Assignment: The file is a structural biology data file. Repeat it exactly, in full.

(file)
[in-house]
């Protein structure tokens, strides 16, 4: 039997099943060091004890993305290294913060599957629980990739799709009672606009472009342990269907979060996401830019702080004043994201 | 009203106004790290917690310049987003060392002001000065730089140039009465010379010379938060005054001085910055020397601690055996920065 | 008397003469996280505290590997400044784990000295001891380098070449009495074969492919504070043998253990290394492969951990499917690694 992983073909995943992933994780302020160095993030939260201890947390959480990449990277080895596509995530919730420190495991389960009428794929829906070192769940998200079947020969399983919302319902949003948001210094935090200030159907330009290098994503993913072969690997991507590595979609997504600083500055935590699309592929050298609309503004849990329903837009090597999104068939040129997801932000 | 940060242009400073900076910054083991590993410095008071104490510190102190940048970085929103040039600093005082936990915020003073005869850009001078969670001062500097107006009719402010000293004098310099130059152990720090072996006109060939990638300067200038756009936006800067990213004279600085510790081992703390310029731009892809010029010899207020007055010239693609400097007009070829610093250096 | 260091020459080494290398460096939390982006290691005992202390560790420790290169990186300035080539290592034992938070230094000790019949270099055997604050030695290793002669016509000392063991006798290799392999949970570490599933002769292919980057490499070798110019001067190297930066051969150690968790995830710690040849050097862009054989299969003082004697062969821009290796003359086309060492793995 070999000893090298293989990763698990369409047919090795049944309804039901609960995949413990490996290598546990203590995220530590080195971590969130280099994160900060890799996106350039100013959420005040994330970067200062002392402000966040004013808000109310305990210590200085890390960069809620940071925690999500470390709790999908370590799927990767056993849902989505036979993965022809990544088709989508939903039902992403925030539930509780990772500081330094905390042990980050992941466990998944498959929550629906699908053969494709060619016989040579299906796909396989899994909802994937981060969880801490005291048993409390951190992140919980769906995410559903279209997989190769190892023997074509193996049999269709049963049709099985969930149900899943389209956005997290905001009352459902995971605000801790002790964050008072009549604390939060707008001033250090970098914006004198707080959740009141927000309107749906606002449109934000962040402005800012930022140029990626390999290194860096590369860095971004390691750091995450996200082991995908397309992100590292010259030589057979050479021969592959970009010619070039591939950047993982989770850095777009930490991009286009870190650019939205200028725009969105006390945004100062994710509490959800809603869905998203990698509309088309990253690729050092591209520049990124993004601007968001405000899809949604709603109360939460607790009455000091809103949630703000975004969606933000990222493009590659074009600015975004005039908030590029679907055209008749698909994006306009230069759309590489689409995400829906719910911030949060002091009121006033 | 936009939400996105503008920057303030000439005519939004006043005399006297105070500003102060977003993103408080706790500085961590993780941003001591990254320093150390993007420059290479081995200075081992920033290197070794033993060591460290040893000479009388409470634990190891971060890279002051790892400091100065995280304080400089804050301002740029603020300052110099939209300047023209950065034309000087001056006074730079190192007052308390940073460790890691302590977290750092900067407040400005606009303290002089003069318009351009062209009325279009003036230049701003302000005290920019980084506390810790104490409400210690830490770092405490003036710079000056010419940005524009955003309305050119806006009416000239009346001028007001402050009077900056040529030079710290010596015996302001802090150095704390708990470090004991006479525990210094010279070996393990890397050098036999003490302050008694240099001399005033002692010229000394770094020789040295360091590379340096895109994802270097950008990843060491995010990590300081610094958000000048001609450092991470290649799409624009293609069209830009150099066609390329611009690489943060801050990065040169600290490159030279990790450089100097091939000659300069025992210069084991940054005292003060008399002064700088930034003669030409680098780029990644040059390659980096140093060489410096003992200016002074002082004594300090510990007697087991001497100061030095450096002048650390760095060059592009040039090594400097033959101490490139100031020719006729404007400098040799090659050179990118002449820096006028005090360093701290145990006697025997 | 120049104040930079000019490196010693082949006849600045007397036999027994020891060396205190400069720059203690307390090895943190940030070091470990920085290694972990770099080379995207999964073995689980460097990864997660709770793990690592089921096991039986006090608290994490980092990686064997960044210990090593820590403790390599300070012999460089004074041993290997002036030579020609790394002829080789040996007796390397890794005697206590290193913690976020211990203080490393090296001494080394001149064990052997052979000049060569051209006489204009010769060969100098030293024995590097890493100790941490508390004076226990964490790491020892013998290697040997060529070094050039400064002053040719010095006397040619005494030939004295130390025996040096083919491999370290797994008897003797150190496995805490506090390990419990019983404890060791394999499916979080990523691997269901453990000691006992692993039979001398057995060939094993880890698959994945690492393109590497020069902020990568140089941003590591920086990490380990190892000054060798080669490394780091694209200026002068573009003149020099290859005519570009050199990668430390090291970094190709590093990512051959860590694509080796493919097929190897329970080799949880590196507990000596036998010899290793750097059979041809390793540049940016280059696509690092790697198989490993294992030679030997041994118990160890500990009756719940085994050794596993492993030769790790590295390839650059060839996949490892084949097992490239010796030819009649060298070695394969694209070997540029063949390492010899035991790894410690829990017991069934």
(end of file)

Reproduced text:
[in-house]
């Protein structure tokens, strides 16, 4: 039997099943060091004890993305290294913060599957629980990739799709009672606009472009342990269907979060996401830019702080004043994201 | 009203106004790290917690310049987003060392002001000065730089140039009465010379010379938060005054001085910055020397601690055996920065 | 008397003469996280505290590997400044784990000295001891380098070449009495074969492919504070043998253990290394492969951990499917690694 992983073909995943992933994780302020160095993030939260201890947390959480990449990277080895596509995530919730420190495991389960009428794929829906070192769940998200079947020969399983919302319902949003948001210094935090200030159907330009290098994503993913072969690997991507590595979609997504600083500055935590699309592929050298609309503004849990329903837009090597999104068939040129997801932000 | 940060242009400073900076910054083991590993410095008071104490510190102190940048970085929103040039600093005082936990915020003073005869850009001078969670001062500097107006009719402010000293004098310099130059152990720090072996006109060939990638300067200038756009936006800067990213004279600085510790081992703390310029731009892809010029010899207020007055010239693609400097007009070829610093250096 | 260091020459080494290398460096939390982006290691005992202390560790420790290169990186300035080539290592034992938070230094000790019949270099055997604050030695290793002669016509000392063991006798290799392999949970570490599933002769292919980057490499070798110019001067190297930066051969150690968790995830710690040849050097862009054989299969003082004697062969821009290796003359086309060492793995 070999000893090298293989990763698990369409047919090795049944309804039901609960995949413990490996290598546990203590995220530590080195971590969130280099994160900060890799996106350039100013959420005040994330970067200062002392402000966040004013808000109310305990210590200085890390960069809620940071925690999500470390709790999908370590799927990767056993849902989505036979993965022809990544088709989508939903039902992403925030539930509780990772500081330094905390042990980050992941466990998944498959929550629906699908053969494709060619016989040579299906796909396989899994909802994937981060969880801490005291048993409390951190992140919980769906995410559903279209997989190769190892023997074509193996049999269709049963049709099985969930149900899943389209956005997290905001009352459902995971605000801790002790964050008072009549604390939060707008001033250090970098914006004198707080959740009141927000309107749906606002449109934000962040402005800012930022140029990626390999290194860096590369860095971004390691750091995450996200082991995908397309992100590292010259030589057979050479021969592959970009010619070039591939950047993982989770850095777009930490991009286009870190650019939205200028725009969105006390945004100062994710509490959800809603869905998203990698509309088309990253690729050092591209520049990124993004601007968001405000899809949604709603109360939460607790009455000091809103949630703000975004969606933000990222493009590659074009600015975004005039908030590029679907055209008749698909994006306009230069759309590489689409995400829906719910911030949060002091009121006033 | 936009939400996105503008920057303030000439005519939004006043005399006297105070500003102060977003993103408080706790500085961590993780941003001591990254320093150390993007420059290479081995200075081992920033290197070794033993060591460290040893000479009388409470634990190891971060890279002051790892400091100065995280304080400089804050301002740029603020300052110099939209300047023209950065034309000087001056006074730079190192007052308390940073460790890691302590977290750092900067407040400005606009303290002089003069318009351009062209009325279009003036230049701003302000005290920019980084506390810790104490409400210690830490770092405490003036710079000056010419940005524009955003309305050119806006009416000239009346001028007001402050009077900056040529030079710290010596015996302001802090150095704390708990470090004991006479525990210094010279070996393990890397050098036999003490302050008694240099001399005033002692010229000394770094020789040295360091590379340096895109994802270097950008990843060491995010990590300081610094958000000048001609450092991470290649799409624009293609069209830009150099066609390329611009690489943060801050990065040169600290490159030279990790450089100097091939000659300069025992210069084991940054005292003060008399002064700088930034003669030409680098780029990644040059390659980096140093060489410096003992200016002074002082004594300090510990007697087991001497100061030095450096002048650390760095060059592009040039090594400097033959101490490139100031020719006729404007400098040799090659050179990118002449820096006028005090360093701290145990006697025997 | 120049104040930079000019490196010693082949006849600045007397036999027994020891060396205190400069720059203690307390090895943190940030070091470990920085290694972990770099080379995207999964073995689980460097990864997660709770793990690592089921096991039986006090608290994490980092990686064997960044210990090593820590403790390599300070012999460089004074041993290997002036030579020609790394002829080789040996007796390397890794005697206590290193913690976020211990203080490393090296001494080394001149064990052997052979000049060569051209006489204009010769060969100098030293024995590097890493100790941490508390004076226990964490790491020892013998290697040997060529070094050039400064002053040719010095006397040619005494030939004295130390025996040096083919491999370290797994008897003797150190496995805490506090390990419990019983404890060791394999499916979080990523691997269901453990000691006992692993039979001398057995060939094993880890698959994945690492393109590497020069902020990568140089941003590591920086990490380990190892000054060798080669490394780091694209200026002068573009003149020099290859005519570009050199990668430390090291970094190709590093990512051959860590694509080796493919097929190897329970080799949880590196507990000596036998010899290793750097059979041809390793540049940016280059696509690092790697198989490993294992030679030997041994118990160890500990009756719940085994050794596993492993030769790790590295390839650059060839996949490892084949097992490239010796030819009649060298070695394969694209070997540029063949390492010899035991790894410690829990017991069934």